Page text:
First of all, make certain that you invite everyone to the christening who is important to the boat. Since this is an auspicious occasion, it is a good time to invite your friends to witness and to party. Distribute champagne to all attendees. Then, recite the following:
"For thousands of years, we have gone to sea. We have crafted vessels to carry us and we have called them by name. These ships will nurture and care for us through perilous seas, and so we affectionately call them "she." To them we toast, and ask to celebrate (the name of your boat)." Then everybody raises their chanmpagne glasses and shouts "TO THE SAILORS OF OLD…TO_________ (the name of your boat)."
Everybody takes a sip.
Then follow with: "The moods of the sea are many, from tranquil to violent. We ask that this ship be given the strength to carry on. The keel is strong and she keeps out the pressures of the sea." Again the glasses are raised, and the assemblage shouts, "TO THE SEA...TO THE SAILORS OF OLD...TO THE SEA!"
Everybody takes another sip.
Continue:"Today we come to name this lady_____________ (name of your boat), and send her to sea to be cared for, and to care for the __________ (name of your family) family. We ask the sailors of old and the mood of God that is the sea to accept ________________ (your boat's name) as her name, to help her through her passages, and allow her to return with her crew safely. " Again, with the raising of the glasses, "TO THE SEA...TO THE SAILORS BEFORE US...TO_________(the name of your boat)."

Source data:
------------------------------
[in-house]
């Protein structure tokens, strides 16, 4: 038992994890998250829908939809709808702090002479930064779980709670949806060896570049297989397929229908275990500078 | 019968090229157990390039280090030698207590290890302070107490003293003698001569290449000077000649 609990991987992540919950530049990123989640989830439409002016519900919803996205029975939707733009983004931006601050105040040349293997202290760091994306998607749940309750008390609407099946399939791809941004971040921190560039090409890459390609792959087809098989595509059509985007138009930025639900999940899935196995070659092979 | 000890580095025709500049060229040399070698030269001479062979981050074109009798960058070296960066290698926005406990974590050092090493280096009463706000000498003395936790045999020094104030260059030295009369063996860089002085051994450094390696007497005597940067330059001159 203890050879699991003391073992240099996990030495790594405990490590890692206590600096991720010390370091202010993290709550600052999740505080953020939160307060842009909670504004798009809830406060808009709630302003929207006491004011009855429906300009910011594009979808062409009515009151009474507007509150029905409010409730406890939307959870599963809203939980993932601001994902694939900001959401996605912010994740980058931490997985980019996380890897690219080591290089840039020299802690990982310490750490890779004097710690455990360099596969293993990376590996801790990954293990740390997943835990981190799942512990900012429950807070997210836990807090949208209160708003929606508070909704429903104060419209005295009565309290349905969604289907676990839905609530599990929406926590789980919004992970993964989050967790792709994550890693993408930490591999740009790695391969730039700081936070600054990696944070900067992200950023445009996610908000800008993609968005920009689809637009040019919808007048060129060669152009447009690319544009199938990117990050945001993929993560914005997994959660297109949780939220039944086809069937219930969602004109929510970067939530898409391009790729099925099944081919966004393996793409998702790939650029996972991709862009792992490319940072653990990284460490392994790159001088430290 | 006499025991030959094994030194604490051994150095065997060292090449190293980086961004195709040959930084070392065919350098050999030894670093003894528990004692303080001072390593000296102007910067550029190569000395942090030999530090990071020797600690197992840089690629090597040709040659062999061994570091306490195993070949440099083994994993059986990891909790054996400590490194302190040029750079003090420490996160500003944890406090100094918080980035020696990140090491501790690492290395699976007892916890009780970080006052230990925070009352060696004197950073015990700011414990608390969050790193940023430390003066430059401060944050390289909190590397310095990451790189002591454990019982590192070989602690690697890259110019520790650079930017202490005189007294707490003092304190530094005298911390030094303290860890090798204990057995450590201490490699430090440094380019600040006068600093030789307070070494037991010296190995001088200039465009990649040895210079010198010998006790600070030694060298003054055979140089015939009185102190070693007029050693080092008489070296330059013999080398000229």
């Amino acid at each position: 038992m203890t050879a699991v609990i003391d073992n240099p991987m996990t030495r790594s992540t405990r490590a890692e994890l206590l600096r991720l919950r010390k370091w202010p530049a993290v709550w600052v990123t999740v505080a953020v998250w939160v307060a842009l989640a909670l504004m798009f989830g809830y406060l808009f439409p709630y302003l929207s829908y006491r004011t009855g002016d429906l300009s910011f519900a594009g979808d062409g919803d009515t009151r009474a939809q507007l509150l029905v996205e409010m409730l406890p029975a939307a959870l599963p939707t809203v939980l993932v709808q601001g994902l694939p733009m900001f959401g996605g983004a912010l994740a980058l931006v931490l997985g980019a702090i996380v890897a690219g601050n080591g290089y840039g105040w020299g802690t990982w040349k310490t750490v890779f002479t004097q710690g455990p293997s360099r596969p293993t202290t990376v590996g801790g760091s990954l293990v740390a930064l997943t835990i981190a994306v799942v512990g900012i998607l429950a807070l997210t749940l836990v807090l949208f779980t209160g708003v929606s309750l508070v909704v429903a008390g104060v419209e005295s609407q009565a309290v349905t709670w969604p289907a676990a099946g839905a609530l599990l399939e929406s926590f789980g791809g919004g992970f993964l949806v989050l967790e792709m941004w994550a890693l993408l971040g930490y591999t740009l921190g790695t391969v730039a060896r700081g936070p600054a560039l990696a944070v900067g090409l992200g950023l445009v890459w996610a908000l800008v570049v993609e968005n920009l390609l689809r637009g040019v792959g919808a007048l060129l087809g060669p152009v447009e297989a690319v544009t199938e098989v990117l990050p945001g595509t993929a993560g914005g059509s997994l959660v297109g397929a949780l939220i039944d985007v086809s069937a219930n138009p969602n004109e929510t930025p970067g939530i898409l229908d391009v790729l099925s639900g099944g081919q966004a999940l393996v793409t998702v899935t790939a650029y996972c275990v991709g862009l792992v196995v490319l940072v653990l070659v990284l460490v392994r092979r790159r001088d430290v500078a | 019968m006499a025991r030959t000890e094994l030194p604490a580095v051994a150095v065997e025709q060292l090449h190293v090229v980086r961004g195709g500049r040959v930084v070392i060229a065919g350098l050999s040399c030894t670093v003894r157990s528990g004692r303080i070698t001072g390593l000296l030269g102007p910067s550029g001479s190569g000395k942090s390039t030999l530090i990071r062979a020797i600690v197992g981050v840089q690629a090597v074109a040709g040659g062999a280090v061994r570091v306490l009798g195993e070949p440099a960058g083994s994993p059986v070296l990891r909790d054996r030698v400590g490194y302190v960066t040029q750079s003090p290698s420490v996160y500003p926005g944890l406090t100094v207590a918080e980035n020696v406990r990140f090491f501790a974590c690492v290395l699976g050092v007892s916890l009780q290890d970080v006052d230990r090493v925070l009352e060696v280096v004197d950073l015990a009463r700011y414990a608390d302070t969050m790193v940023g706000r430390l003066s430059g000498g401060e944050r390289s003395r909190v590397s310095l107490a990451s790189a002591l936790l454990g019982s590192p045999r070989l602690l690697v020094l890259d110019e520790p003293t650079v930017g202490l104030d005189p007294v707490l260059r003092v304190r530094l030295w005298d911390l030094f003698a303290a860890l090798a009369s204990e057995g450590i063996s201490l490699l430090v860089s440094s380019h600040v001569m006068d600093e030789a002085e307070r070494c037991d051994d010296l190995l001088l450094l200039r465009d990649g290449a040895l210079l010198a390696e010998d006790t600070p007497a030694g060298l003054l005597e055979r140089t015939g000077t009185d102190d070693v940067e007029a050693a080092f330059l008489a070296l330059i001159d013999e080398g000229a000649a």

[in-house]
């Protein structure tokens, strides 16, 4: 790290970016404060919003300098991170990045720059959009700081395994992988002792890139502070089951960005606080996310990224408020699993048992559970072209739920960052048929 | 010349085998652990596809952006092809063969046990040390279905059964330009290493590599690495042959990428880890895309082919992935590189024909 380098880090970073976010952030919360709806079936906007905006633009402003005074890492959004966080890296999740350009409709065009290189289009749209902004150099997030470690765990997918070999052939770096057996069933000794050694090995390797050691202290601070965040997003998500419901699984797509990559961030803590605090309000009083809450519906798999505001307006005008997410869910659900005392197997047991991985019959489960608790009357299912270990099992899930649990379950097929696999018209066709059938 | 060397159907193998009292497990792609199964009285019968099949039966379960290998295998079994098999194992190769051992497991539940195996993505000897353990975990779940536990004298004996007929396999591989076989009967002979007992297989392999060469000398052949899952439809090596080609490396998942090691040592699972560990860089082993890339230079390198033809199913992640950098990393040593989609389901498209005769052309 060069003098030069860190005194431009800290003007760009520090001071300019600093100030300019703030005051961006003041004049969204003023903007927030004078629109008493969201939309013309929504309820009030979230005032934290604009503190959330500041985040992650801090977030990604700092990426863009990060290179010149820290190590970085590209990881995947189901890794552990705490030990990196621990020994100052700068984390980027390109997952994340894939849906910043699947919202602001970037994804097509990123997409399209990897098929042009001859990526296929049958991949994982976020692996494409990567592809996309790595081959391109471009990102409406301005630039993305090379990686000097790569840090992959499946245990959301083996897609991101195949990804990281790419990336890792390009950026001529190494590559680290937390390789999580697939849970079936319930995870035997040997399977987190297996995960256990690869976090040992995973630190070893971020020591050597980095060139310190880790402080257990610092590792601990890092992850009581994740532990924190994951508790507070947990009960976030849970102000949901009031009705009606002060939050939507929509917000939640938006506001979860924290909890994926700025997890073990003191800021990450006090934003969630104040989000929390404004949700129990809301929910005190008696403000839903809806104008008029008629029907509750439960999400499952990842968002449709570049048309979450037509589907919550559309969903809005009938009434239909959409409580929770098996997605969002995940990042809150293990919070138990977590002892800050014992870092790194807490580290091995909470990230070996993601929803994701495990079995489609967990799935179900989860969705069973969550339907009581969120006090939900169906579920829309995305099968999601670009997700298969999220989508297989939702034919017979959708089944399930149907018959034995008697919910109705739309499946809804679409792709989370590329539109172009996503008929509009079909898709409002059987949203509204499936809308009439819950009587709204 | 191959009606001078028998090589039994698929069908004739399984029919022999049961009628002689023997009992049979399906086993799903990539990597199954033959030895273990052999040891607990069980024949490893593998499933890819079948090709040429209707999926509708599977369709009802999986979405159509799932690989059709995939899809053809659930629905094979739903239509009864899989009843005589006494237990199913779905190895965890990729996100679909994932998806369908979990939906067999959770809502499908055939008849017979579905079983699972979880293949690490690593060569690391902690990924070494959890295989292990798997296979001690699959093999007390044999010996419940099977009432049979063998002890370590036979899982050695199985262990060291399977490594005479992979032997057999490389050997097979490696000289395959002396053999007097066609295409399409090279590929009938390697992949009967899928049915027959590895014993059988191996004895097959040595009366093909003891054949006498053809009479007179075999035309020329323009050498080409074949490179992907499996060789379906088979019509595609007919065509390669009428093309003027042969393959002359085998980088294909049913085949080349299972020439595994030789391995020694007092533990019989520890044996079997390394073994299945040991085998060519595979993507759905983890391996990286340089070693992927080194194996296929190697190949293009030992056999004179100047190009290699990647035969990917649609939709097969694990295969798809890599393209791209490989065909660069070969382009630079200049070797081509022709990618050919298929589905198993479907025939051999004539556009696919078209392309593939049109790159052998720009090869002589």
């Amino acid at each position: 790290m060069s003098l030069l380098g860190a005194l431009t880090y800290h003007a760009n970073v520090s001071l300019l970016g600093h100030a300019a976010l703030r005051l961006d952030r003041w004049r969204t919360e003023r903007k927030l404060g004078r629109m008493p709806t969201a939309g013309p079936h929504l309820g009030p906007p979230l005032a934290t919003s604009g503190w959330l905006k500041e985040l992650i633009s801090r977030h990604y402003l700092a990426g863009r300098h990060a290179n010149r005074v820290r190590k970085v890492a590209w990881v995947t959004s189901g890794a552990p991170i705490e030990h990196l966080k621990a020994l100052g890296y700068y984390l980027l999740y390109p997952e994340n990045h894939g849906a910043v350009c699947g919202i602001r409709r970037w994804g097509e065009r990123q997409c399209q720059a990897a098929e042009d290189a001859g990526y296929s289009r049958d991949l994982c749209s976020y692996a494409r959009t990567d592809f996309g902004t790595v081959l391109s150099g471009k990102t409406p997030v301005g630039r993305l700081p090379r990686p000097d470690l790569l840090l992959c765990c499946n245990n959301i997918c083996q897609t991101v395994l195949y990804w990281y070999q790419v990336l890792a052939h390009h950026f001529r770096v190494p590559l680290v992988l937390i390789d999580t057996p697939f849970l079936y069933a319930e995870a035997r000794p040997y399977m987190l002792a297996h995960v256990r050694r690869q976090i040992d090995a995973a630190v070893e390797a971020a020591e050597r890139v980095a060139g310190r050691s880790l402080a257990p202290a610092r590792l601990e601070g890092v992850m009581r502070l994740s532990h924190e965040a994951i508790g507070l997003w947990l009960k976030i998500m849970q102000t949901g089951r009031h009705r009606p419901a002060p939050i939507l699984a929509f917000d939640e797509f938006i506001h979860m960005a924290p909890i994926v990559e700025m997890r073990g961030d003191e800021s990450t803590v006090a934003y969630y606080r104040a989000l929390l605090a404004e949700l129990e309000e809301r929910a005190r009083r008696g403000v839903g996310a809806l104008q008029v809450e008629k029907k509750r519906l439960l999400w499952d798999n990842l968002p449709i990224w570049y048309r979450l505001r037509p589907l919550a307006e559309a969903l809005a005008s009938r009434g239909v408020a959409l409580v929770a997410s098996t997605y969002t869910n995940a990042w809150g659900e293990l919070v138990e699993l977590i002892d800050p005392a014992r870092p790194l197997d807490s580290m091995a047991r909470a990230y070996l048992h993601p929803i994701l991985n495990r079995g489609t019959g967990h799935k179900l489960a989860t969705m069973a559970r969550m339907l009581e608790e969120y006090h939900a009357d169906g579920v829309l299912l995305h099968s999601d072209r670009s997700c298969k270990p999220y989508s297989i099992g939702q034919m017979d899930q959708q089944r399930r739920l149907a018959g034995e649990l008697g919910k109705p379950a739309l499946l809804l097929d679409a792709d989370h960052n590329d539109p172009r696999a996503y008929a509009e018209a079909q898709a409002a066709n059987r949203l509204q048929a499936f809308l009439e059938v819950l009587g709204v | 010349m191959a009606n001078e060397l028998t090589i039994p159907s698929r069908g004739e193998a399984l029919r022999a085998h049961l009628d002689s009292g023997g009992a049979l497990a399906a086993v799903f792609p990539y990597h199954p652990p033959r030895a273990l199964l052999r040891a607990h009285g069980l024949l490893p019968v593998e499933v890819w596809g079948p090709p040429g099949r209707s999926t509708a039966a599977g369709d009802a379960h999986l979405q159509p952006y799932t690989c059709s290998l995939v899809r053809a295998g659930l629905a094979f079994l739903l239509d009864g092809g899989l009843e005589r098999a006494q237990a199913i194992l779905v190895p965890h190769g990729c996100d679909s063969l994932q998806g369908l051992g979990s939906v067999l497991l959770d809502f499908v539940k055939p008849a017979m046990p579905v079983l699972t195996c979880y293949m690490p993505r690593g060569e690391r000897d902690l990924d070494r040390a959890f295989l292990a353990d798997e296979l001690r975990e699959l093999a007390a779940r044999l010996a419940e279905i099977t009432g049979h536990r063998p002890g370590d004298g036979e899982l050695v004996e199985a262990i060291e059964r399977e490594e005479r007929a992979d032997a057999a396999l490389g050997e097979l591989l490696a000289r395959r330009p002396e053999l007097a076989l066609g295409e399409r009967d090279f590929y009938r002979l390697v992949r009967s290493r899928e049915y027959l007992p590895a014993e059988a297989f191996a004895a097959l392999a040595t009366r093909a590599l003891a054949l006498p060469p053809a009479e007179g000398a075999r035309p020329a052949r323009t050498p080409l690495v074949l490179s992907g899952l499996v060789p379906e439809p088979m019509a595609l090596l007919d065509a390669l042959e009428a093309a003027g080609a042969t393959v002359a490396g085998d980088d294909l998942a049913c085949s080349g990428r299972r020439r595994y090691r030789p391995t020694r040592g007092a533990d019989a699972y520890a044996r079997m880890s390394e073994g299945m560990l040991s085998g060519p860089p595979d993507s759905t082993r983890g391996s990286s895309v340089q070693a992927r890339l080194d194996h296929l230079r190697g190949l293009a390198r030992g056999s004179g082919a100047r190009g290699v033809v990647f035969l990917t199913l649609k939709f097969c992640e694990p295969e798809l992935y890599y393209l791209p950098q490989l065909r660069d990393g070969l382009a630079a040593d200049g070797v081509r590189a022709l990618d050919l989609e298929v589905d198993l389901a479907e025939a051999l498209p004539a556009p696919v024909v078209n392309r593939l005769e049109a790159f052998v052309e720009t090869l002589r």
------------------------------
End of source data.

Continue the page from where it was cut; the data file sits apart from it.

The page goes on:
A last, long sip by all.
Now pour champagne over the bow to appease King Neptune, and lay a branch of green leaves on the deck to ensure safe returns. (Breaking the bottle across her prow is optional for a recreational vessel, and should be done only if all safety precautions have been taken, and after the bottle has been properly scored for a clean break.)
Of course, any champagne remaining will be the beginnings of a suitable celebration in honor of the occasion.
Once the ceremony has been completed, you may bring aboard any and all items bearing the new name of your vessel. If you must aplly the new name before the ceremony, be sure the name is not revealed before the ceremony is finished. It may be covered with bunting or some other suitable material.
*The above ceremony written by Commander Bob.